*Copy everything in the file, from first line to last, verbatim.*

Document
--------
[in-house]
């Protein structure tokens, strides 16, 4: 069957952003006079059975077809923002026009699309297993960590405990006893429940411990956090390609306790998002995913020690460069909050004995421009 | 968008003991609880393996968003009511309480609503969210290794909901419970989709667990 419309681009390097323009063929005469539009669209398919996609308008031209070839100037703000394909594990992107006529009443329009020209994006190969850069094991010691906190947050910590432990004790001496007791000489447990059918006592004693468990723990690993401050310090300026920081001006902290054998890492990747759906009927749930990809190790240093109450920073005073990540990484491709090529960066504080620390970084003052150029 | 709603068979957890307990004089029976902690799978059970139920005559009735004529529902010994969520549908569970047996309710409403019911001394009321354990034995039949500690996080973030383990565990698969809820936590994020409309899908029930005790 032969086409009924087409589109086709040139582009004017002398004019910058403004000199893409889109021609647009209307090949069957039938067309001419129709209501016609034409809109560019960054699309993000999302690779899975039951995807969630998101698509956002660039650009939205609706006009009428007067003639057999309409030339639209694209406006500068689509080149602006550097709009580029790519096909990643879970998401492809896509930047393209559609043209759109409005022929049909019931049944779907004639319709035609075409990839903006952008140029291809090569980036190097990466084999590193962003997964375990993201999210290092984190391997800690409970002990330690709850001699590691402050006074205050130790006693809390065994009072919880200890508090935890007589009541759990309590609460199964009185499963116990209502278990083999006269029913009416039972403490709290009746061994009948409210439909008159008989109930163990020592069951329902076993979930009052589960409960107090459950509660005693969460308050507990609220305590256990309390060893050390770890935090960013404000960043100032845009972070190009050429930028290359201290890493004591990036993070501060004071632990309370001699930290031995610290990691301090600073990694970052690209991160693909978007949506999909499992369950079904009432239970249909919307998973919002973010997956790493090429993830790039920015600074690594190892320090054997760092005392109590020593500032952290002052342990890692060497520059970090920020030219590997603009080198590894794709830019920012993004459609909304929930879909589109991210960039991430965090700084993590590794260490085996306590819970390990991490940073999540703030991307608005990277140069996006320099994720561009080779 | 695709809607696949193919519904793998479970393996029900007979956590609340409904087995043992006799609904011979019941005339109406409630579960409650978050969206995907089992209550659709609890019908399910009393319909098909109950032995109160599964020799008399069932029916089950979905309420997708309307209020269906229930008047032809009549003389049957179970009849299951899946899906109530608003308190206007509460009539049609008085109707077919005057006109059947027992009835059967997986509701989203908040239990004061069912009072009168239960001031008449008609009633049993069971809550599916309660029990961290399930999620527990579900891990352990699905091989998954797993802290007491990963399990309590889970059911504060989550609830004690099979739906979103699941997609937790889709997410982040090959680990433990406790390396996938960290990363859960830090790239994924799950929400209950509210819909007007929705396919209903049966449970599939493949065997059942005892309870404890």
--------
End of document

[in-house]
């Protein structure tokens, strides 16, 4: 069957952003006079059975077809923002026009699309297993960590405990006893429940411990956090390609306790998002995913020690460069909050004995421009 | 968008003991609880393996968003009511309480609503969210290794909901419970989709667990 419309681009390097323009063929005469539009669209398919996609308008031209070839100037703000394909594990992107006529009443329009020209994006190969850069094991010691906190947050910590432990004790001496007791000489447990059918006592004693468990723990690993401050310090300026920081001006902290054998890492990747759906009927749930990809190790240093109450920073005073990540990484491709090529960066504080620390970084003052150029 | 709603068979957890307990004089029976902690799978059970139920005559009735004529529902010994969520549908569970047996309710409403019911001394009321354990034995039949500690996080973030383990565990698969809820936590994020409309899908029930005790 032969086409009924087409589109086709040139582009004017002398004019910058403004000199893409889109021609647009209307090949069957039938067309001419129709209501016609034409809109560019960054699309993000999302690779899975039951995807969630998101698509956002660039650009939205609706006009009428007067003639057999309409030339639209694209406006500068689509080149602006550097709009580029790519096909990643879970998401492809896509930047393209559609043209759109409005022929049909019931049944779907004639319709035609075409990839903006952008140029291809090569980036190097990466084999590193962003997964375990993201999210290092984190391997800690409970002990330690709850001699590691402050006074205050130790006693809390065994009072919880200890508090935890007589009541759990309590609460199964009185499963116990209502278990083999006269029913009416039972403490709290009746061994009948409210439909008159008989109930163990020592069951329902076993979930009052589960409960107090459950509660005693969460308050507990609220305590256990309390060893050390770890935090960013404000960043100032845009972070190009050429930028290359201290890493004591990036993070501060004071632990309370001699930290031995610290990691301090600073990694970052690209991160693909978007949506999909499992369950079904009432239970249909919307998973919002973010997956790493090429993830790039920015600074690594190892320090054997760092005392109590020593500032952290002052342990890692060497520059970090920020030219590997603009080198590894794709830019920012993004459609909304929930879909589109991210960039991430965090700084993590590794260490085996306590819970390990991490940073999540703030991307608005990277140069996006320099994720561009080779 | 695709809607696949193919519904793998479970393996029900007979956590609340409904087995043992006799609904011979019941005339109406409630579960409650978050969206995907089992209550659709609890019908399910009393319909098909109950032995109160599964020799008399069932029916089950979905309420997708309307209020269906229930008047032809009549003389049957179970009849299951899946899906109530608003308190206007509460009539049609008085109707077919005057006109059947027992009835059967997986509701989203908040239990004061069912009072009168239960001031008449008609009633049993069971809550599916309660029990961290399930999620527990579900891990352990699905091989998954797993802290007491990963399990309590889970059911504060989550609830004690099979739906979103699941997609937790889709997410982040090959680990433990406790390396996938960290990363859960830090790239994924799950929400209950509210819909007007929705396919209903049966449970599939493949065997059942005892309870404890």